A Sustainable Solution in Mogadishu
Until recently, the simple act of preparing a meal for their families was placing girls and women in Mogadishu at extreme risk. In order to cook, they had to venture outside the city into the forest to collect firewood.
“There are not alternatives for me. I must go to the bush where they are hidden – the militias – to collect firewood, as I have to cook three times a day for my brothers and father,” said a 13-year-old girl. “I will never allow my brothers to collect wood, because they can be killed.”
To reduce families’ need for firewood, UNICEF Somalia is supporting an initiative providing fuel-efficient stoves to displaced girls and women throughout Mogadishu. These projects will both reduce girls’ vulnerability to assault, and free up their time – enabling them to return to school.
The clay stoves use waste products such as maize husks as an energy source, eliminating the need to collect firewood. More than 26,000 stoves are being distributed to vulnerable families.
UNICEF designed these projects to protect children and women, but they have had the added benefit of providing more than 150 families with an income as stove producers.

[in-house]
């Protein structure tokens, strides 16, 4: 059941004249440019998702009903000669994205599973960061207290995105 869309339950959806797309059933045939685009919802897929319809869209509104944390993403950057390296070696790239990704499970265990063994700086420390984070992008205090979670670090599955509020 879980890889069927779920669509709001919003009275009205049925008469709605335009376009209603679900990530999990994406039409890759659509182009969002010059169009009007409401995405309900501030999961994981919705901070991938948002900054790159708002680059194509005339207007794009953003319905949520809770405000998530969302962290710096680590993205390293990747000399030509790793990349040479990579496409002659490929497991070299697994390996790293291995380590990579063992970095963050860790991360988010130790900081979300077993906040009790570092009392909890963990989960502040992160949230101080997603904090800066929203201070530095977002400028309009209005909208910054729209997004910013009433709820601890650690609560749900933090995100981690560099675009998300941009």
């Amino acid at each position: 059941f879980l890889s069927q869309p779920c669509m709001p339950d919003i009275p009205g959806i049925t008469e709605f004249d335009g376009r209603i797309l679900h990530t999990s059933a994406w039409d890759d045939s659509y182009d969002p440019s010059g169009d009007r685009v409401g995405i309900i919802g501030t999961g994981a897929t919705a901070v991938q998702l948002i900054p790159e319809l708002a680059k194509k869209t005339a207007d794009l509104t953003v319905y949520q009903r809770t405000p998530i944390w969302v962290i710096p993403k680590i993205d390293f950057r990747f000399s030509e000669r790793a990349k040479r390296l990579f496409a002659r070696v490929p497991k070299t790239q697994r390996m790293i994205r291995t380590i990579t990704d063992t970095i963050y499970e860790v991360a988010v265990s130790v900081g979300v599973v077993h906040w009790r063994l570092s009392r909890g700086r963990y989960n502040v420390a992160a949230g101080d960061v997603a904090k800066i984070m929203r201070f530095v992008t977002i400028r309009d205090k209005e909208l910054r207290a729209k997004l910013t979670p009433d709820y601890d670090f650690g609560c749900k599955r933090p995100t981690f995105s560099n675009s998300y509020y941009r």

Anisa, a single mother of three, lives in the Siliga displacement camp. She participated in a stove-making workshop and now earns an income as a producer.
“This has given me hope of making a decent livelihood in future,” she said. “My daughter and I will not be going to the bushes to collect firewood anymore.”
“Before this training I was just a casual labourer at various construction sites,” said Abdi Abdulla, a father of two who has also benefited from the training program. “Some days I did not get any casual employment and that meant my family had nothing to eat for that day.”
The program is an example of UNICEF’s commitment to creative, sustainable, low-cost solutions.
“My expectation in life has been rekindled. Through this training, I had an opportunity of getting lifetime skills that will help me raise my family comfortably without having to worry about what they will eat for the day.”
Adapted from text by Silje M. Heitmann.
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